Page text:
Also, compare the First Circuit's position on oral arguments – practically everything but pro se, social security and immigration cases get an argument – with the report in my previous entry from Judge Jones that an argument in the Fifth Circuit means that the outcome may be up for grabs. There is a wide spectrum of what having an oral argument means among the appellate courts.
8. Judge LIpez's caseload. He will become senior active at the end of the year. This basically means that he can't hear en banc matters any more (there are usually one or two of these a year, unlike e.g. the 9th Circuit, where en bancs can be a matter of course). He will keep a full load at least through next June. He may taper some after that, to e.g. 75%. He noted that among them, Judges Selya and Stahl and Justice Souter (see previous entries about the Kevin McHale of our Circuit) produce as much work as a full time judge. Note that Justice Souter sits January-March, 3 days each month, so if your argument is scheduled then, that's when you may have a chance of being heard with him on the panel. If so, you'd better be prepared (yes, you should always be prepared) – he is always on his game, can ask pointed questions (in a nice way), and may probe that weak spot you were trying to toss under the legal bed with the dust bunnies.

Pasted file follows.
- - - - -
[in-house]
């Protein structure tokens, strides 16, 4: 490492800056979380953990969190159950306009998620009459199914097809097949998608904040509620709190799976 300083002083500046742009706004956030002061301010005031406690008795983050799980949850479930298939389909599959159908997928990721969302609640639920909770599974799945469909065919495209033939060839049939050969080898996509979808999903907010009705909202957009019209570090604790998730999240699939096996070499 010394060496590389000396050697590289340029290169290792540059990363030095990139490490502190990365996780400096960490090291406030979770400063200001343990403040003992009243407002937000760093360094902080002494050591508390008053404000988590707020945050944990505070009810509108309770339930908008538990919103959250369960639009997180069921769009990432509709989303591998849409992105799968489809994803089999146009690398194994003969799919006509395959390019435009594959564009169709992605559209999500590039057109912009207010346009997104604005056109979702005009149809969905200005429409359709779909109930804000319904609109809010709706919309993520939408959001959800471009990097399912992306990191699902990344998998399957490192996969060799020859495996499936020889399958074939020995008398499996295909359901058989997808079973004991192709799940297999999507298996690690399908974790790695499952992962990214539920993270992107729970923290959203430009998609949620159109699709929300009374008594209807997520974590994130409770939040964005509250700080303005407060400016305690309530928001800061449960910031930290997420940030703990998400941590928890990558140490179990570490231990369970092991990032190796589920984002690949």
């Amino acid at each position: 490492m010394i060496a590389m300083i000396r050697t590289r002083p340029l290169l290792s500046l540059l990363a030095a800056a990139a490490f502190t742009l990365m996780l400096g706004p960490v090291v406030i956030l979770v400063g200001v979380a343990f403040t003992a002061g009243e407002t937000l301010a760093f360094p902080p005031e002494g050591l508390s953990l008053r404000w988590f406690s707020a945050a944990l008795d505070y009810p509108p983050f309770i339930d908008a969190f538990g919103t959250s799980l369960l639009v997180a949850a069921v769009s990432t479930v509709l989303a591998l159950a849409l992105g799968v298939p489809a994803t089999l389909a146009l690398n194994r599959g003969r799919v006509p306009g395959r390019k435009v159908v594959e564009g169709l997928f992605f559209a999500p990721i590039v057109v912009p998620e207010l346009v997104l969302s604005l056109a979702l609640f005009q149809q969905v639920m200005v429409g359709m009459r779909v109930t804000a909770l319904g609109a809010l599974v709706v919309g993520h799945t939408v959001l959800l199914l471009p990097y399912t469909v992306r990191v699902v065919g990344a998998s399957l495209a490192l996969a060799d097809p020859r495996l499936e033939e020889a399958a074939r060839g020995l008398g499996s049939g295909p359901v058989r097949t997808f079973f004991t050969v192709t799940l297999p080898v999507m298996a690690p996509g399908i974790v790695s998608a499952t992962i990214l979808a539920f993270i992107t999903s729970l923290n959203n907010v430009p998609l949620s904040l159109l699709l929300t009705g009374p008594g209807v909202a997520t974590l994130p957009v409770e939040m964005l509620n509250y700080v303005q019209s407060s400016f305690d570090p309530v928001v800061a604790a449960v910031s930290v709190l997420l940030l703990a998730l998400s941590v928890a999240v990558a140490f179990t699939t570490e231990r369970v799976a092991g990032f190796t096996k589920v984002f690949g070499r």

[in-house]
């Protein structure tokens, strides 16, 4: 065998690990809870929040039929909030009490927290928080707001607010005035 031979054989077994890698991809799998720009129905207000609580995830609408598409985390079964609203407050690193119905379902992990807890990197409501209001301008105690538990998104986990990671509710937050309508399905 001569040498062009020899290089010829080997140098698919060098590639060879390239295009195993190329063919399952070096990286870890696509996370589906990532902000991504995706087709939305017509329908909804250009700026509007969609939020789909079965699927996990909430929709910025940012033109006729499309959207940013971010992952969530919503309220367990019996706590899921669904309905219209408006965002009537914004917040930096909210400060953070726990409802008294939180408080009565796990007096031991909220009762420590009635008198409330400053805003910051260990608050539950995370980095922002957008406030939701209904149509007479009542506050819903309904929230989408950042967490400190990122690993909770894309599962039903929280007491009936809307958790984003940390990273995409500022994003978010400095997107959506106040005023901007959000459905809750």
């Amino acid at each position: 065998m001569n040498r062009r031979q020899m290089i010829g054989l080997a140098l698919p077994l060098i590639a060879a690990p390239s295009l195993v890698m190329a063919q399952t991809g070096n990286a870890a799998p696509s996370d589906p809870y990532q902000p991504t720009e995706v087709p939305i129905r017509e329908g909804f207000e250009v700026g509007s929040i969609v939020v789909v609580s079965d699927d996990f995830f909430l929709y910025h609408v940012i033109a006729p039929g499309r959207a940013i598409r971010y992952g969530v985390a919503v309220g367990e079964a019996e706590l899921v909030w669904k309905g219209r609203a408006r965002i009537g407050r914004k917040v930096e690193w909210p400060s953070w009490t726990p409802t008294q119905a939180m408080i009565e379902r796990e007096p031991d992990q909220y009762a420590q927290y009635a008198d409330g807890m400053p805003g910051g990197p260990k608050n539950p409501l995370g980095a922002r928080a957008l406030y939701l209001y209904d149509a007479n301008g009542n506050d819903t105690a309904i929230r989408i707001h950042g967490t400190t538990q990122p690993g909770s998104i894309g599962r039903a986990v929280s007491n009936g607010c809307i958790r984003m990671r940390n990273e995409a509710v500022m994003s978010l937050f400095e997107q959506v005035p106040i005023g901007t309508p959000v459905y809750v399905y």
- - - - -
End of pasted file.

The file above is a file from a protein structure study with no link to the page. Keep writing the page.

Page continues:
9. Replies. Staff Attorneys report that they are disturbed by the lack of reply briefs in some cases, which does not send a good message. This is pretty startling to me, since often the reply brief is the most important, because the briefing process has distilled the issues down to their essence, which is what the court is looking for.
Finally, in the general discussion after Judge Lipez's report, Peter Murray commented that with argument time so brief, it could be more productive if the parties were alerted prior to the argument as to what were the issues of interest to the panel. Some present noted that Judge Hornby sometimes provides this kind of notice. This would be a delightful development, in my view, but I'm not sure logistically how it could happen with a panel of judges, who typically do not discuss the case with each other before argument. Still, sometimes courts will order additional briefing on an issue they have spotted that has not yet been properly addressed. Maybe there can be some easy process in which a panel could just email among each other as to whether there are any particular points on their wish list for illumination at the argument. If so, the panel could share that/those point(s) with the parties prior to argument. This experiment could start small, and not morph into a regular or required step unless or until the court thought it fruitful.
Next entry, it's back to mining recent decisions from the Maine SJC for interesting and useful nuggets.